Garlic scape pesto is excellent on Bruscetta, pasta, crackers and even as a spread in your sandwich. Want to spice up your spaghetti sauce? Add some pesto, either garlic scape or basil. If you have leftover basil and garlic scape pestoes you can mix them together. It doesn’t matter whether the nuts match, it will be tasty.

Pickled Garlic Scapes

Pickled garlic scapes! Delicious but not well known. Scapes are the flower stems of garlic. Whether you should leave them on the plant or cut them is up to the grower. We like to pickle them. If you love garlic you’ll most likely love scapes, too.  They are garlic’s bonus.

Garlic Scapes

Garlic Scapes

Pick scapes while they are young. I wait until they start to curl so that I have more scape to eat, and pick before the lower portion of the stem starts to get woody and tough. I put my canning jars in the dishwasher and go out to pick scapes. The jars will still be hot when I’m ready for them.

Coil the scapes to make putting them in jars easier. This works well for small mouth jars. Fill the jars to one-half inch from the top.

Pickled Garlic Scape Recipe

For four to five pints mix:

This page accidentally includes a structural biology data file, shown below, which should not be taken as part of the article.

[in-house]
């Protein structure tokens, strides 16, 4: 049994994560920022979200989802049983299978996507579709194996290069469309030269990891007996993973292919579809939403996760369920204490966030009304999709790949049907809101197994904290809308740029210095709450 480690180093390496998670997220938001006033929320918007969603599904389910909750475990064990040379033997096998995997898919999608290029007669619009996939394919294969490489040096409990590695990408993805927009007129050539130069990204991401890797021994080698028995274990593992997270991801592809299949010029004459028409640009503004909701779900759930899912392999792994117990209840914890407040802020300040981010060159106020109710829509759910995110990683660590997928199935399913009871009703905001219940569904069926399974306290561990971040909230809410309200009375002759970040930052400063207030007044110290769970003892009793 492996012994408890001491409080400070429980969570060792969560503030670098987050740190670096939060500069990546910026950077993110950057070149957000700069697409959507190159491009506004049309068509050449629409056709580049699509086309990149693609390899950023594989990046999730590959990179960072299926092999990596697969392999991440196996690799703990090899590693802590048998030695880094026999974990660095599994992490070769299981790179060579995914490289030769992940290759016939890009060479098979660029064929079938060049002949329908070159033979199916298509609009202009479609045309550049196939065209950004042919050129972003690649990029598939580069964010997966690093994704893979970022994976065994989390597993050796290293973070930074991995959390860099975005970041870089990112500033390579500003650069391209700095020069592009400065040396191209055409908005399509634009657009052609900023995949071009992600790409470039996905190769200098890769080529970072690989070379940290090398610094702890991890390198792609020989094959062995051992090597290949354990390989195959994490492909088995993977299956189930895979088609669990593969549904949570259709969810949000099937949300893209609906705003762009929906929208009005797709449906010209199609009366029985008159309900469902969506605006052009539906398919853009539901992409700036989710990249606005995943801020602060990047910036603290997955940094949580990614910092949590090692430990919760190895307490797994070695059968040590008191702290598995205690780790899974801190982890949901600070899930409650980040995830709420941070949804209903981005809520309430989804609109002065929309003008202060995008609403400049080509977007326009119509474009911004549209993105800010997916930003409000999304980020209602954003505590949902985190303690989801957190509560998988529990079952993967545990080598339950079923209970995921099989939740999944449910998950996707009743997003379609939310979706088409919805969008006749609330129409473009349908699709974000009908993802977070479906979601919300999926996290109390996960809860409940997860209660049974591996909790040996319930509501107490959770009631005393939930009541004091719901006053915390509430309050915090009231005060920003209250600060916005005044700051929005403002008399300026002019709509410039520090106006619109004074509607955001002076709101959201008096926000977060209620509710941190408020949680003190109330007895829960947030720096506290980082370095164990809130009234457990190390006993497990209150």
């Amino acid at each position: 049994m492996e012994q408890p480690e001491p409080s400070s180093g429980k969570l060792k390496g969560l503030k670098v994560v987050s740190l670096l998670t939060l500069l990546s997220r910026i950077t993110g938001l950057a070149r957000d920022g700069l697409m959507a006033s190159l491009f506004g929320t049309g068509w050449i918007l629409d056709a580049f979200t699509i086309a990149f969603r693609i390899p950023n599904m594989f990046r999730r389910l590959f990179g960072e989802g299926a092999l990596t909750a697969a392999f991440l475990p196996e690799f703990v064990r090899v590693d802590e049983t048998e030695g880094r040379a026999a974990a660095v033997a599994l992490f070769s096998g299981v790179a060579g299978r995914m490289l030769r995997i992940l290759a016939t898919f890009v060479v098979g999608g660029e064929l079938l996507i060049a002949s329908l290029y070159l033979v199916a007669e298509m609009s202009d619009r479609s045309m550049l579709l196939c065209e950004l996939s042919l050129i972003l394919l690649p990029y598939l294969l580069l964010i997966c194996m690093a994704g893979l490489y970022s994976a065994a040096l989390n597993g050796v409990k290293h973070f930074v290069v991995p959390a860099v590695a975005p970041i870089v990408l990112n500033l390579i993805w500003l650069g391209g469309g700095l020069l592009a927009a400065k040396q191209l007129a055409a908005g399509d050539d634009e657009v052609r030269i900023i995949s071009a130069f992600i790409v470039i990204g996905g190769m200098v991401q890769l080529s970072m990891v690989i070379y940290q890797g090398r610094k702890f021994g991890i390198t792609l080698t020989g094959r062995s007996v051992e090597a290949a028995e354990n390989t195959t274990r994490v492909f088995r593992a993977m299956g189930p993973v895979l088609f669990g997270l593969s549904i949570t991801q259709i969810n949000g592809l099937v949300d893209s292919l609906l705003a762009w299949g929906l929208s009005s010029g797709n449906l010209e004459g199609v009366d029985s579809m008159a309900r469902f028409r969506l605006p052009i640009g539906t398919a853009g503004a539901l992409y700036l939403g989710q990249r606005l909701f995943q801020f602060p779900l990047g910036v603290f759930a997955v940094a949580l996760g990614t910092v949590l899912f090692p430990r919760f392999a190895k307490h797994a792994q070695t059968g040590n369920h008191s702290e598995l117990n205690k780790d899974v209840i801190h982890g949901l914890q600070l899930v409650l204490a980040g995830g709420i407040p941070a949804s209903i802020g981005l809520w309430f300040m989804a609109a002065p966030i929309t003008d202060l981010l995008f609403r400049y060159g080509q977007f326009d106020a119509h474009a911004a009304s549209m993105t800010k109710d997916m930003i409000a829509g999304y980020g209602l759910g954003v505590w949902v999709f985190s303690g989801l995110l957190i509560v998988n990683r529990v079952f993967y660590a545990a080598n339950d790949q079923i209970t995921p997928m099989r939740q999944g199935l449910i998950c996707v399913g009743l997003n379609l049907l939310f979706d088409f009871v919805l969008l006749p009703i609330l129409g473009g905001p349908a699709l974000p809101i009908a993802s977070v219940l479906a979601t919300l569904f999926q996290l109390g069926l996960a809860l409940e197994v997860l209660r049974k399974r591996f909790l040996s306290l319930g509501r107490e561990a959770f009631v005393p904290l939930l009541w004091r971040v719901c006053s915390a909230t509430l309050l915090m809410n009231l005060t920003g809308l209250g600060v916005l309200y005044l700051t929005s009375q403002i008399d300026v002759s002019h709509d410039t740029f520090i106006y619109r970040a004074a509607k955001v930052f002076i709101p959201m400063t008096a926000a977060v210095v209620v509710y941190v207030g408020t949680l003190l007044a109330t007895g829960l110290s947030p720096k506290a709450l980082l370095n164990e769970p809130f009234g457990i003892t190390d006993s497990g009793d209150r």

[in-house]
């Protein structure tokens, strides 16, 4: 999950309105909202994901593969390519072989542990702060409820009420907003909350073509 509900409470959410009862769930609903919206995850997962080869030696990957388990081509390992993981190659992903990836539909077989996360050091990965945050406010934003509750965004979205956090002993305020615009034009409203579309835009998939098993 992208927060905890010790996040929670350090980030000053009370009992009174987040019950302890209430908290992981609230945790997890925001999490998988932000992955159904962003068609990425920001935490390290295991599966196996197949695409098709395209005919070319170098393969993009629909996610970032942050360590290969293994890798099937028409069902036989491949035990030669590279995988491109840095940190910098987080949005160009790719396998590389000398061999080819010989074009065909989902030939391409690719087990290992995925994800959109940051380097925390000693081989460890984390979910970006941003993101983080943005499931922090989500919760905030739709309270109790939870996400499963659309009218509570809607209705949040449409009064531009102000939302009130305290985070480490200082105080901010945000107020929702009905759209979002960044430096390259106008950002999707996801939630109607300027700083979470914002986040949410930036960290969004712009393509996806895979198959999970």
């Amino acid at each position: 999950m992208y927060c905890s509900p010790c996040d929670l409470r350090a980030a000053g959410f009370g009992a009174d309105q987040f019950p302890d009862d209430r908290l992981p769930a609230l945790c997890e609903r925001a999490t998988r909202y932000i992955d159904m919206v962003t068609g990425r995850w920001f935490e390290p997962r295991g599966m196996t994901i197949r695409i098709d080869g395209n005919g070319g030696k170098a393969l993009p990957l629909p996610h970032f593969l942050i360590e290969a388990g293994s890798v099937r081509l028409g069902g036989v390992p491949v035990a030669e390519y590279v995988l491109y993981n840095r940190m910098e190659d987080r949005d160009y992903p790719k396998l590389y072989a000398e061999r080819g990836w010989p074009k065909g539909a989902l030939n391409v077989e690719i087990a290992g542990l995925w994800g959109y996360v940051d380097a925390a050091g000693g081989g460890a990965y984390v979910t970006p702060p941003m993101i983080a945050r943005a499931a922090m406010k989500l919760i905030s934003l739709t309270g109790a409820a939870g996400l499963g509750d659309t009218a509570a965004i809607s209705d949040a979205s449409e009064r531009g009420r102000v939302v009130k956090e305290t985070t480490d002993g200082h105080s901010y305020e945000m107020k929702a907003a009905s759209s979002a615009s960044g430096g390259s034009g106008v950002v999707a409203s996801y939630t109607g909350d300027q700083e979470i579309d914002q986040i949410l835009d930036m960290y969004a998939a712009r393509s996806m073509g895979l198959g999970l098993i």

3 cups Apple Cider vinegar
3 cups water
4 tablespoons raw sugar
4 tablespoons salt

Mix well and bring to a boil. While you’re waiting for the boil add two to three teaspoons of pickling spice to each pint jar.

Garlic scapes and pickling spices

Garlic scapes and pickling spices

Pour boiling liquid over scapes, filling jar to one-half inch from the top. Wiggle the jars to remove all air bubbles. Apply lid and screw on ring until it’s finger tight. Finger tight means snug but not so tight that air can’t escape.

Pickled Garlic Scapes

Pickled Garlic Scapes

Boiling Water Bath

Place a rack in the canner and fill canner with hot water (around 180 degrees) high enough to cover the jars with one inch of water. Bring the water to a full rolling boil, cover the canner and reduce heat to bring the boil down to a light but steady boil for ten minutes. Remove jars from water and place them on a cooling rack out of the breeze. Listen for pops. Each pop indicates a jar has sealed. Re-process jars that don’t seal or place them in the refrigerator and eat them first.

Waiting approximately six weeks to open the first jar makes for the best pickled scapes but that’s not easy to do. I open the first one after a month. They’re not quite there yet but they’re definitely delicious enough to enjoy!